A study by American Academy of Orthopaedic Surgeons (AAOS) found that nearly all shoulder replacement patients age 55 or under successfully enjoyed a return to sports. In fact, 96% of recreational athletes, age 55 and younger, who underwent total shoulder replacement surgery returned to at least one sport within seven months of surgery. In younger patients, repetitive movements required in various sporting activities can cause early osteoarthritis, or wear and tear of the joint, resulting in the need for a replacement. Surgery proves to be a good option for a return to sports.
Among the study conclusions:
- 93% of patients were satisfied with the outcomes of their surgery, and 96% (55 out of 57 patients) returned to at least one sport at an average of six and half months following surgery.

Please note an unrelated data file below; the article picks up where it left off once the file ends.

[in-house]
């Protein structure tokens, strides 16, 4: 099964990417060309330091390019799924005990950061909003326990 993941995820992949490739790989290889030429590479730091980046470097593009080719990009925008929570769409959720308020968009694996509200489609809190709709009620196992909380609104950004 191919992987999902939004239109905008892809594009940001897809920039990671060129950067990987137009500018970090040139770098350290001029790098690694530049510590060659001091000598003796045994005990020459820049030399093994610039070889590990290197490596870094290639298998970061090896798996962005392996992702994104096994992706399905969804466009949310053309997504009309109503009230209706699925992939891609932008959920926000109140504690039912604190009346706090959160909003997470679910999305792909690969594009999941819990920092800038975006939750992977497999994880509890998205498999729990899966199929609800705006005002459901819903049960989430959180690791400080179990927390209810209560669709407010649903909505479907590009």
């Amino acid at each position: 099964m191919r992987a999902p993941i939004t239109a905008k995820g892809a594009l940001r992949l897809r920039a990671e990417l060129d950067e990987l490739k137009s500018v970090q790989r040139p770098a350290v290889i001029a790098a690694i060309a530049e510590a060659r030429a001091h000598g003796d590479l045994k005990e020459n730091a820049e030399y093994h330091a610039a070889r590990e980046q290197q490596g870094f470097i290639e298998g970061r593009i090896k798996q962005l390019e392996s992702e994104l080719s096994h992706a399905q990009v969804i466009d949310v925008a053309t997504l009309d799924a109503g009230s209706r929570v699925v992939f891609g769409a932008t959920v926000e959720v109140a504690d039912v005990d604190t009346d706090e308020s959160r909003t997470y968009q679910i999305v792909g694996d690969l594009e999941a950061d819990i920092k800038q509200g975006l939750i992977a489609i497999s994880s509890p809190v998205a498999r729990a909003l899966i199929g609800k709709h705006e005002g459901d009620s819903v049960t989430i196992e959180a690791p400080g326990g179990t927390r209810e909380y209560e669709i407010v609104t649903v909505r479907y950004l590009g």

- The direct rates of return to sports included: golf (93%), tennis (87.5%), swimming (87.5%), basketball (75%) and flag football (67%).
- 84% returned to a sport that required high use of the arms and shoulders.
About 53,000 young people in the U.S. have shoulder replacement surgery each year. A total shoulder replacement involves replacing the arthritic joint surfaces with a highly polished metal ball attached to a stem, and a plastic socket. The study followed up on patients for five years, indicating "high satisfaction and return to sports" after total shoulder arthopasty age 55 and younger. This information is important because it demonstrates that total shoulder surgery may be a good option in younger patients who are otherwise worried about surgical outcomes.
For more on The Shoulder Center at Ortho El Paso, visit https://www.orthoep.com/the-shoulder-center